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    ABSTRACT: Dysferlin encoding gene (DYS) is mutated in the autosomal recessive disorders Miyoshi myopathy, Limb Girdle Muscular Dystrophy type 2B (LGMD2B) and distal anterior compartment myopathy, causing dysferlin deficiency in muscle biopsy. Three ethnic clusters have previously been described in Dysferlinopathy: the Libyan Jewish population originating in the area of Tripoli, Italian and Spanish populations. We report another cluster of this muscular dystrophy in Israel among Jews of the Caucasus region. A genomic analysis of the dysferlin coding sequence performed in patients from this ethnic group, who demonstrated an absence of dysferlin expression in muscle biopsy, revealed a homozygous frameshift mutation of G deletion at codon 927 (2779delG) predicting a truncated protein and a complete loss of functional protein. The possible existence of a founder effect is strengthened by our finding of a 4% carrier frequency in this community. These findings are important for genetic counseling and also enable a molecular diagnosis of LGMD2B in Jews of the Caucasus region.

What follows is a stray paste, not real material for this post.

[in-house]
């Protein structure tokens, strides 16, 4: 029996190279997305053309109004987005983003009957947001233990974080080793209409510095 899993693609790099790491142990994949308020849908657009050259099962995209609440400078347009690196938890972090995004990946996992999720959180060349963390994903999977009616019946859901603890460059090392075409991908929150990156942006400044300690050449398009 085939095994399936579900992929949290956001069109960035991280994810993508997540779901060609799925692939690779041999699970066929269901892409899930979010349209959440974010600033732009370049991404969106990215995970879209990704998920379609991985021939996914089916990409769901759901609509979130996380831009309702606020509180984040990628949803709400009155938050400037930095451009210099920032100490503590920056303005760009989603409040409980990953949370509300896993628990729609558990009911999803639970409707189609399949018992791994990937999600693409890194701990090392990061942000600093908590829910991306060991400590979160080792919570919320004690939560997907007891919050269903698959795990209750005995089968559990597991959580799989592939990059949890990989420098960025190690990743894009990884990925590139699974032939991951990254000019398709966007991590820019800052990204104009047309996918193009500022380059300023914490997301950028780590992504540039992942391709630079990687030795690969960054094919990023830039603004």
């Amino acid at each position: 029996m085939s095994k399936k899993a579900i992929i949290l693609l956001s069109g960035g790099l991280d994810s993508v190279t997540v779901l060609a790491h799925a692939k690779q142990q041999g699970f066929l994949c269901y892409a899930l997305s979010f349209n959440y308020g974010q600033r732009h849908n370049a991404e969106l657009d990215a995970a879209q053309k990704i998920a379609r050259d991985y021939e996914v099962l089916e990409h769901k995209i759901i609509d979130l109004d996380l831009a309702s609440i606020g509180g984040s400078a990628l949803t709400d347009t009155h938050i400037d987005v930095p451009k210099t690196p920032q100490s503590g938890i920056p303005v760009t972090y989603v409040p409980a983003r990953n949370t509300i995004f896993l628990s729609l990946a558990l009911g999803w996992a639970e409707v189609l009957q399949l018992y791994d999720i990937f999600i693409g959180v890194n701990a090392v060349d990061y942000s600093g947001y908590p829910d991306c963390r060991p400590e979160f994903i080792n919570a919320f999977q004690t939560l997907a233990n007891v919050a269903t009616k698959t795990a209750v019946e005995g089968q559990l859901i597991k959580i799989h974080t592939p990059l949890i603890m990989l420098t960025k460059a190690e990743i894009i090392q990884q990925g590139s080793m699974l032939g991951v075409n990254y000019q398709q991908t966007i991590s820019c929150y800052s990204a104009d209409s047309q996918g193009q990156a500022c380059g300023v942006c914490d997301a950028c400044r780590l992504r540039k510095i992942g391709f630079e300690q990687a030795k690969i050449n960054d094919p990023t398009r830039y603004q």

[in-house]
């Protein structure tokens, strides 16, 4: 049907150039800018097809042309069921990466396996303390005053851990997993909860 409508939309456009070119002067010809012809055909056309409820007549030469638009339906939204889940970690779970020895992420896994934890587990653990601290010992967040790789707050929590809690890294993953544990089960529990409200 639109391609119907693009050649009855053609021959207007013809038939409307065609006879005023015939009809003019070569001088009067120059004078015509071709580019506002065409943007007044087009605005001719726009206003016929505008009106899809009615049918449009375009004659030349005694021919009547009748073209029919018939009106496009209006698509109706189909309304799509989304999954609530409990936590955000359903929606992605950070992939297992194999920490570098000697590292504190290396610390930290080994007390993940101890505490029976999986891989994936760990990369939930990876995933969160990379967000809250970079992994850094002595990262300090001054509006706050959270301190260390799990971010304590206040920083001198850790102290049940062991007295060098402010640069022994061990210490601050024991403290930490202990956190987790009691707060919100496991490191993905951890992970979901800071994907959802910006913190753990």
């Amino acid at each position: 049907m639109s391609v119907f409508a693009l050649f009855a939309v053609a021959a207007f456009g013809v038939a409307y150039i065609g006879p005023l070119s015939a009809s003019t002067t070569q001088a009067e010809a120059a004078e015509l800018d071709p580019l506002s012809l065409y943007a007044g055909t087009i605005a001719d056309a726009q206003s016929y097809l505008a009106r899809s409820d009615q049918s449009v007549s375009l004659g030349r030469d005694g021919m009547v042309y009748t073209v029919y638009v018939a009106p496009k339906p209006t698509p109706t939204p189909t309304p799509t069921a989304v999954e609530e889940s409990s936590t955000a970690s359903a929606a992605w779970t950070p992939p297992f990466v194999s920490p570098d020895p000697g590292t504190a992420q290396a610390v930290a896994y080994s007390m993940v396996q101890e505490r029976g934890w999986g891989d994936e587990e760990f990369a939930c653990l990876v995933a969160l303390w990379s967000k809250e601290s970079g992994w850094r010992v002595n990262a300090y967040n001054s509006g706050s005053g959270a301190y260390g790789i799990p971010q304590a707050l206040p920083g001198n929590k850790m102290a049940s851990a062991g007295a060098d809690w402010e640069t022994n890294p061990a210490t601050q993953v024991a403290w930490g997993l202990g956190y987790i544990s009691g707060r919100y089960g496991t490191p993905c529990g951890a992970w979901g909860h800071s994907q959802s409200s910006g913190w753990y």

No preview · Article · Jan 2008 · Neuromuscular Disorders
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    ABSTRACT: Mutations in GNE encoding UDP-N-acetylglucosamine 2-epimerase/N-acetylmannosamine kinase (GNE) cause hereditary inclusion body myopathy (HIBM). To define the role of GNE mutations in HIBM pathogenesis, GNE protein expression was analyzed. GNE protein is expressed at equal levels in HIBM patients and normal control subjects. Immunofluorescence detection of GNE did not reveal any mislocalization of GNE in skeletal muscle. We conclude that impaired GNE function, not lack of expression, may be the key pathogenic factor in HIBM. For diagnostic purposes, direct genetic analysis of the GNE gene in patients with IBM will remain the mainstay and is not aided by immunohistochemistry or immunoblotting using antibodies against the GNE protein.
    No preview · Article · Sep 2007 · Neurology

  • No preview · Article · Sep 2007 · Neurology
  • Frank L Mastaglia · Zohar Argov